J. M. Barrie facts for kids

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Sir James Barrie
J.M. Barrie by Herbert Rose Barraud, 1892
Born James Matthew Barrie
(1860-05-09)9 May 1860
Kirriemuir, Angus, Scotland
Died 19 June 1937(1937-06-19) (aged 77)
London, England
Resting place Kirriemuir Cemetery, Angus, Scotland
Occupation Novelist, playwright
Nationality Scottish
Citizenship British
Education Glasgow Academy
Forfar Academy
Dumfries Academy
Alma mater University of Edinburgh
Period Victorian, Edwardian
Genres Children's literature, drama, fantasy
Literary movement Kailyard school
Notable work(s) The Little White Bird
Peter Pan
The Admirable Crichton
Spouse(s)
Mary Ansell (m. 1894–1909)
Children Guardian of the Llewelyn Davies boys

Sir James Matthew Barrie, 1st Baronet, OM (/ˈbæri/; 9 May 1860 – 19 June 1937) was a Scottish novelist and playwright, best remembered today as the creator of Peter Pan. He was born and educated in Scotland but moved to London, where he wrote a number of successful novels and plays. There he met the Llewelyn Davies boys, who inspired him to write about a baby boy who has magical adventures in Kensington Gardens (included in The Little White Bird), then to write Peter Pan, or The Boy Who Wouldn't Grow Up, a "fairy play" about an ageless boy and an ordinary girl named Wendy who have adventures in the fantasy setting of Neverland.

Although he continued to write successfully, Peter Pan overshadowed his other work, and is credited with popularising the name Wendy. Barrie unofficially adopted the Davies boys following the deaths of their parents. Barrie was made a baronet by George V on 14 June 1913, and a member of the Order of Merit in the 1922 New Year Honours. Before his death, he gave the rights to the Peter Pan works to Great Ormond Street Hospital for Children in London, which continues to benefit from them.

Death

Barrie died of pneumonia on 19 June 1937 and was buried at Kirriemuir next to his parents and two of his siblings. His birthplace at 4 Brechin Road is maintained as a museum by the National Trust for Scotland.

He left the bulk of his estate to his secretary Cynthia Asquith, but excluding the rights to all Peter Pan works (which included The Little White Bird, Peter Pan in Kensington Gardens, the play Peter Pan, or The Boy Who Would Not Grow Up and the novel Peter and Wendy), whose copyright he had previously given to Great Ormond Street Hospital in London.

Honours

Barrie was appointed a baronet by King George V in 1913. He was made a member of the Order of Merit in 1922.

In 1919 he was elected Rector of the University of St Andrews for a three-year term. In 1922 he delivered his celebrated Rectorial Address on Courage at St Andrews, and visited University College Dundee with Earl Haig to open its new playing fields, with Barrie bowling a few balls to Haig. He served as Chancellor of the University of Edinburgh from 1930 to 1937.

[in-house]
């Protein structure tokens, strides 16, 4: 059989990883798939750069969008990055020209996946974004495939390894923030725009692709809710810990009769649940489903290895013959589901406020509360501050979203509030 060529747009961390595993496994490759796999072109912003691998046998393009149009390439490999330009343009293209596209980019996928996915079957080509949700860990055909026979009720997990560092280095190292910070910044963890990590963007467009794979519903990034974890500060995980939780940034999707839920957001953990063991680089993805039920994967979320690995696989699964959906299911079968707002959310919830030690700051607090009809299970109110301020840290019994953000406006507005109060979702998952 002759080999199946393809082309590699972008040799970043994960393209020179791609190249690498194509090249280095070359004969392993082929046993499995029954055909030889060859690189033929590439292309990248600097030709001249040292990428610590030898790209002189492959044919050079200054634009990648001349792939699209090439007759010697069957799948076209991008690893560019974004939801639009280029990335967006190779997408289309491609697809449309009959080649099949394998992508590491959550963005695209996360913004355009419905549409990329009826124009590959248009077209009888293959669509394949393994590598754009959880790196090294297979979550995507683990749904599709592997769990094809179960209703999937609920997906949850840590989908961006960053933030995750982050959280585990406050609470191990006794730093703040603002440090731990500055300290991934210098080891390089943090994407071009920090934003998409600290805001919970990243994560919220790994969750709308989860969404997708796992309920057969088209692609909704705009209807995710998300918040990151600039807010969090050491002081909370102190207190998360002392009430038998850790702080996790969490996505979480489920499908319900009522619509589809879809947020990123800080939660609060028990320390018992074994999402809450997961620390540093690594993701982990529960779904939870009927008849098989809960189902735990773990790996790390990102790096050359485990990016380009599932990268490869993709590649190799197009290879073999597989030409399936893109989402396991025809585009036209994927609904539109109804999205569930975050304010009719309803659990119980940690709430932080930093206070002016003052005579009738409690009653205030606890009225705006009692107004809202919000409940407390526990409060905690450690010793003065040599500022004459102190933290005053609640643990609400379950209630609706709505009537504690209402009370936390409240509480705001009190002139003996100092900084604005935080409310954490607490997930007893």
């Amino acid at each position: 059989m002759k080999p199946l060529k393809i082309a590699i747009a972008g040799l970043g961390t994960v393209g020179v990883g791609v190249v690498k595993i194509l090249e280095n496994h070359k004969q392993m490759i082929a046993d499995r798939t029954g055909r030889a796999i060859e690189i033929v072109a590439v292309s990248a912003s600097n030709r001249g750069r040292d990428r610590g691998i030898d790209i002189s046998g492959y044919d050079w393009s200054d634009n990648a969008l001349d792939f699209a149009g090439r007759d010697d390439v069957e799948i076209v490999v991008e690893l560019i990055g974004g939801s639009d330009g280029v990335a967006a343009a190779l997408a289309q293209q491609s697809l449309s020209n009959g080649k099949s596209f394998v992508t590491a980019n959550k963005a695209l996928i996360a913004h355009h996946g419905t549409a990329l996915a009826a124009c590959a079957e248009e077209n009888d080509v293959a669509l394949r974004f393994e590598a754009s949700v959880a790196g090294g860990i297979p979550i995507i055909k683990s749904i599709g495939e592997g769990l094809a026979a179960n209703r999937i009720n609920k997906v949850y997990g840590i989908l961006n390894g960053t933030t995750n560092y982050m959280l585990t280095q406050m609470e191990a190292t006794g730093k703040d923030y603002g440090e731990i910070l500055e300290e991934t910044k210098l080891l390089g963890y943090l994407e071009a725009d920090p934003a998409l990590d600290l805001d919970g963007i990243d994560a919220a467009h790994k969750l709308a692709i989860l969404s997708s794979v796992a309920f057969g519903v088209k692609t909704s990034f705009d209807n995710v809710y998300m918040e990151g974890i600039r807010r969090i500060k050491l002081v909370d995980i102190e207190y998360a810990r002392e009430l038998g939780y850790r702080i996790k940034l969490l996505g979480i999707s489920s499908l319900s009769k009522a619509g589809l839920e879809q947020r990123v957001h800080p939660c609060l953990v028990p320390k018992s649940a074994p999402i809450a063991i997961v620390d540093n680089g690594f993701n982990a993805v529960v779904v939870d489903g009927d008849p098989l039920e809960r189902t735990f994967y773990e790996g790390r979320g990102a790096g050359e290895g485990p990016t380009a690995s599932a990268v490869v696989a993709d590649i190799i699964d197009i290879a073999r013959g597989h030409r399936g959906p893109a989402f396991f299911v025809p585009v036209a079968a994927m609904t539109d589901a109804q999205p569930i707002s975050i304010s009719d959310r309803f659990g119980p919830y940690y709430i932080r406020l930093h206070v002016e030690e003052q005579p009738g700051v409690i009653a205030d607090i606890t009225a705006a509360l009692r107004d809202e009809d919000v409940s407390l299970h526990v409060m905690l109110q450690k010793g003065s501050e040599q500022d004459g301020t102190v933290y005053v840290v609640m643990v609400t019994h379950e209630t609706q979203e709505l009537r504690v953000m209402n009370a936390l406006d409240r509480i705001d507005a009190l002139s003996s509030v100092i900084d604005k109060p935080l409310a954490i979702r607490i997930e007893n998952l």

Other

Works by year

  • Better Dead (1887)
  • Auld Licht Idylls (1888)
  • When a Man's Single (1888)
  • A Window in Thrums (1889)
  • My Lady Nicotine (1890), republished in 1926 with the subtitle A Study in Smoke
  • The Little Minister (1891)
  • Richard Savage (1891)
  • Ibsen's Ghost (Toole Up-to-Date) (1891)
  • Walker, London (1892)
  • Jane Annie (opera), music by Ernest Ford, libretto by Barrie and Arthur Conan Doyle (1893)
  • A Powerful Drug and Other Stories (1893)
  • A Tillyloss Scandal (1893)
  • Two of Them (1893)
  • A Lady's Shoe (1894)
  • Life in a Country Manse (1894)
  • Scotland's Lament: A Poem on the Death of Robert Louis Stevenson (1895)
  • Sentimental Tommy, The Story of His Boyhood (1896)
  • Margaret Ogilvy (1896)
  • Jess (1898)
  • Tommy and Grizel (1900)
  • The Wedding Guest (1900)
  • The Boy Castaways of Black Lake Island (1901)
  • Quality Street (play) (1901)
  • The Admirable Crichton (play) (1902)
  • The Little White Bird, or Adventures in Kensington Gardens (1902)
  • Little Mary (1903)
  • Peter Pan (staged 1904)
  • Alice Sit-by-the-Fire (play) (1905)
  • Pantaloon (1905)
  • Peter Pan in Kensington Gardens (1906)
  • What Every Woman Knows (play) (1908)
  • When Wendy Grew Up – An Afterthought (1908)
  • Peter and Wendy (novel) (1911)
  • Half an Hour (play) (1913)
  • Der Tag (The Tragic Man) (Short play) (1914)
  • Charles Frohman: A Tribute (1915)
  • A Kiss for Cinderella (1916)
  • Shakespeare's Legacy (1916)
  • Dear Brutus (1917) (play)
  • Mary Rose (1920)
  • The Author (1925)
  • Cricket (1926)
  • Peter Pan (stage play published) (1928)
  • The Greenwood Hat (1930)
  • Farewell Miss Julie Logan (1932)
  • The Boy David (1936)
  • M'Connachie and J. M. B. (1938)
  • When Wendy Grew Up: An Afterthought (1957)
  • The Reconstruction of the Crime (play), co-written with E.V. Lucas (undated, first published 2017)
  • Stories by English Authors: London (selected by Scribners, as contributor)
  • Stories by English Authors: Scotland (selected by Scribners, as contributor)
  • The Earliest Plays of J. M. Barrie: Bandelero the Bandit, Bohemia and Caught Napping, edited by R.D.S. Jack (2013)

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